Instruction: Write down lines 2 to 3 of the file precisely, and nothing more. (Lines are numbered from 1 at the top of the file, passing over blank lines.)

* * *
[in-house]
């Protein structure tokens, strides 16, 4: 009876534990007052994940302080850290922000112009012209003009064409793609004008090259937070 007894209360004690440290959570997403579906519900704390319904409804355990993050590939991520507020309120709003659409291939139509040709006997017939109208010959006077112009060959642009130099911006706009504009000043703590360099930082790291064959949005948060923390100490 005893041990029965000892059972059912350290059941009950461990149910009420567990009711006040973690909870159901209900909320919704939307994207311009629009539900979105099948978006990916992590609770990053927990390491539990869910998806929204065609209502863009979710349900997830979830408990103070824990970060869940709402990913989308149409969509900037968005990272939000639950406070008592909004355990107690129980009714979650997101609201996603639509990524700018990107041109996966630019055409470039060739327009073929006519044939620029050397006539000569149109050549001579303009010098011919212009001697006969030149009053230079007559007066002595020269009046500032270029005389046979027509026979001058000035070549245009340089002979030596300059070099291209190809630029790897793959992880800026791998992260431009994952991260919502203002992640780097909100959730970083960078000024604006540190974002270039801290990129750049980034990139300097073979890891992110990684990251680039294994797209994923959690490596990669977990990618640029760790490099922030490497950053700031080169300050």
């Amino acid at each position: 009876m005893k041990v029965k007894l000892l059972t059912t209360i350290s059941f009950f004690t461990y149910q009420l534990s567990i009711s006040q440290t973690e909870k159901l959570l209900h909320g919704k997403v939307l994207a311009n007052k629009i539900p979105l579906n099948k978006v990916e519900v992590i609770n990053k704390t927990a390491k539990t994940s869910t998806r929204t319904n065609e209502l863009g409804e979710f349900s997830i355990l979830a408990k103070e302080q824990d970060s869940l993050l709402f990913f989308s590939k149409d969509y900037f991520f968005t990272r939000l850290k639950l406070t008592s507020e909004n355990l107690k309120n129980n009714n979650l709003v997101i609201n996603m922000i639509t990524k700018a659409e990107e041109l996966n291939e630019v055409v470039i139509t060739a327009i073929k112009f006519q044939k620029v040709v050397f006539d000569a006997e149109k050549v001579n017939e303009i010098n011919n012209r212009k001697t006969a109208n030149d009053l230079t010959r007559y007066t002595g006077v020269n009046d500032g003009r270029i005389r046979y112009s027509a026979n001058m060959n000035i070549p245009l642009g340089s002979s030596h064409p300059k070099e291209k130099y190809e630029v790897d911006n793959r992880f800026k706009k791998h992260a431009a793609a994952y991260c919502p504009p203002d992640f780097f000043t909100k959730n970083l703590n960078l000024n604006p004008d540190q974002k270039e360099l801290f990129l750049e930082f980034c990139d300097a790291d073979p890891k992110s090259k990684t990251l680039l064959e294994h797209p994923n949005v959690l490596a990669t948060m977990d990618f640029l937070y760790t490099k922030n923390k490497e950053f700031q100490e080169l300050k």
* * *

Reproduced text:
């Protein structure tokens, strides 16, 4: 009876534990007052994940302080850290922000112009012209003009064409793609004008090259937070 007894209360004690440290959570997403579906519900704390319904409804355990993050590939991520507020309120709003659409291939139509040709006997017939109208010959006077112009060959642009130099911006706009504009000043703590360099930082790291064959949005948060923390100490 005893041990029965000892059972059912350290059941009950461990149910009420567990009711006040973690909870159901209900909320919704939307994207311009629009539900979105099948978006990916992590609770990053927990390491539990869910998806929204065609209502863009979710349900997830979830408990103070824990970060869940709402990913989308149409969509900037968005990272939000639950406070008592909004355990107690129980009714979650997101609201996603639509990524700018990107041109996966630019055409470039060739327009073929006519044939620029050397006539000569149109050549001579303009010098011919212009001697006969030149009053230079007559007066002595020269009046500032270029005389046979027509026979001058000035070549245009340089002979030596300059070099291209190809630029790897793959992880800026791998992260431009994952991260919502203002992640780097909100959730970083960078000024604006540190974002270039801290990129750049980034990139300097073979890891992110990684990251680039294994797209994923959690490596990669977990990618640029760790490099922030490497950053700031080169300050």
């Amino acid at each position: 009876m005893k041990v029965k007894l000892l059972t059912t209360i350290s059941f009950f004690t461990y149910q009420l534990s567990i009711s006040q440290t973690e909870k159901l959570l209900h909320g919704k997403v939307l994207a311009n007052k629009i539900p979105l579906n099948k978006v990916e519900v992590i609770n990053k704390t927990a390491k539990t994940s869910t998806r929204t319904n065609e209502l863009g409804e979710f349900s997830i355990l979830a408990k103070e302080q824990d970060s869940l993050l709402f990913f989308s590939k149409d969509y900037f991520f968005t990272r939000l850290k639950l406070t008592s507020e909004n355990l107690k309120n129980n009714n979650l709003v997101i609201n996603m922000i639509t990524k700018a659409e990107e041109l996966n291939e630019v055409v470039i139509t060739a327009i073929k112009f006519q044939k620029v040709v050397f006539d000569a006997e149109k050549v001579n017939e303009i010098n011919n012209r212009k001697t006969a109208n030149d009053l230079t010959r007559y007066t002595g006077v020269n009046d500032g003009r270029i005389r046979y112009s027509a026979n001058m060959n000035i070549p245009l642009g340089s002979s030596h064409p300059k070099e291209k130099y190809e630029v790897d911006n793959r992880f800026k706009k791998h992260a431009a793609a994952y991260c919502p504009p203002d992640f780097f000043t909100k959730n970083l703590n960078l000024n604006p004008d540190q974002k270039e360099l801290f990129l750049e930082f980034c990139d300097a790291d073979p890891k992110s090259k990684t990251l680039l064959e294994h797209p994923n949005v959690l490596a990669t948060m977990d990618f640029l937070y760790t490099k922030n923390k490497e950053f700031q100490e080169l300050k």